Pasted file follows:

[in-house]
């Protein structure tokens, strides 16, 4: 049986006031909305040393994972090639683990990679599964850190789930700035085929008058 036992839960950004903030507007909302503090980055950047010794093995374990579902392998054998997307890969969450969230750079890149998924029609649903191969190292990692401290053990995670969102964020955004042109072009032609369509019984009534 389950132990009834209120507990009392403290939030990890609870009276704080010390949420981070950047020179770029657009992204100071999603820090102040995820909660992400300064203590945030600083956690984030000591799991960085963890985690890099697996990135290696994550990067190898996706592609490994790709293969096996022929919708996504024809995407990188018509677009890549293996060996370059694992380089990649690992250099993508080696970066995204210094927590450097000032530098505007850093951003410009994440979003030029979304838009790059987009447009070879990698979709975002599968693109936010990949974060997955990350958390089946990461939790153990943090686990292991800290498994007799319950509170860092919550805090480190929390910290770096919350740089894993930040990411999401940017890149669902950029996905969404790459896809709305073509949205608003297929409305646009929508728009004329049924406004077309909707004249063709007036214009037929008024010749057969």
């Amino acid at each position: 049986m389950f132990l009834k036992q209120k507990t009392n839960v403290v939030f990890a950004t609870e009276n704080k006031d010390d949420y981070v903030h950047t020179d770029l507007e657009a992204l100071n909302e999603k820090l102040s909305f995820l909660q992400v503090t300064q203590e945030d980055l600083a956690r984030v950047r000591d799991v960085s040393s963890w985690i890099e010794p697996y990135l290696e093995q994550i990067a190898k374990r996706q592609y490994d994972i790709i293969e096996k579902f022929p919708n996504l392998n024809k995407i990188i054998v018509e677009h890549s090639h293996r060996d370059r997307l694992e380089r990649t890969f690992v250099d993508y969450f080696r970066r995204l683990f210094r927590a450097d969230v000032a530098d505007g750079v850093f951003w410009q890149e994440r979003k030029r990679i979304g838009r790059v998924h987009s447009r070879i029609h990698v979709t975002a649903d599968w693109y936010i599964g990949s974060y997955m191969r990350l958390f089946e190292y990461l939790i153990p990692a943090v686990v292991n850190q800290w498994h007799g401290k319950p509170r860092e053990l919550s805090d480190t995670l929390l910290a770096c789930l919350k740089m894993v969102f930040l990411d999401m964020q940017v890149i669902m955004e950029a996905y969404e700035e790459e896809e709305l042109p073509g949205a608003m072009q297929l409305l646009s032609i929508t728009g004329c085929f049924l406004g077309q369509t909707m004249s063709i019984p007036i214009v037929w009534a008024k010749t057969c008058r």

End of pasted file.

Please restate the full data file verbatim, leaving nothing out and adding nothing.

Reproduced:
[in-house]
């Protein structure tokens, strides 16, 4: 049986006031909305040393994972090639683990990679599964850190789930700035085929008058 036992839960950004903030507007909302503090980055950047010794093995374990579902392998054998997307890969969450969230750079890149998924029609649903191969190292990692401290053990995670969102964020955004042109072009032609369509019984009534 389950132990009834209120507990009392403290939030990890609870009276704080010390949420981070950047020179770029657009992204100071999603820090102040995820909660992400300064203590945030600083956690984030000591799991960085963890985690890099697996990135290696994550990067190898996706592609490994790709293969096996022929919708996504024809995407990188018509677009890549293996060996370059694992380089990649690992250099993508080696970066995204210094927590450097000032530098505007850093951003410009994440979003030029979304838009790059987009447009070879990698979709975002599968693109936010990949974060997955990350958390089946990461939790153990943090686990292991800290498994007799319950509170860092919550805090480190929390910290770096919350740089894993930040990411999401940017890149669902950029996905969404790459896809709305073509949205608003297929409305646009929508728009004329049924406004077309909707004249063709007036214009037929008024010749057969």
């Amino acid at each position: 049986m389950f132990l009834k036992q209120k507990t009392n839960v403290v939030f990890a950004t609870e009276n704080k006031d010390d949420y981070v903030h950047t020179d770029l507007e657009a992204l100071n909302e999603k820090l102040s909305f995820l909660q992400v503090t300064q203590e945030d980055l600083a956690r984030v950047r000591d799991v960085s040393s963890w985690i890099e010794p697996y990135l290696e093995q994550i990067a190898k374990r996706q592609y490994d994972i790709i293969e096996k579902f022929p919708n996504l392998n024809k995407i990188i054998v018509e677009h890549s090639h293996r060996d370059r997307l694992e380089r990649t890969f690992v250099d993508y969450f080696r970066r995204l683990f210094r927590a450097d969230v000032a530098d505007g750079v850093f951003w410009q890149e994440r979003k030029r990679i979304g838009r790059v998924h987009s447009r070879i029609h990698v979709t975002a649903d599968w693109y936010i599964g990949s974060y997955m191969r990350l958390f089946e190292y990461l939790i153990p990692a943090v686990v292991n850190q800290w498994h007799g401290k319950p509170r860092e053990l919550s805090d480190t995670l929390l910290a770096c789930l919350k740089m894993v969102f930040l990411d999401m964020q940017v890149i669902m955004e950029a996905y969404e700035e790459e896809e709305l042109p073509g949205a608003m072009q297929l409305l646009s032609i929508t728009g004329c085929f049924l406004g077309q369509t909707m004249s063709i019984p007036i214009v037929w009534a008024k010749t057969c008058r």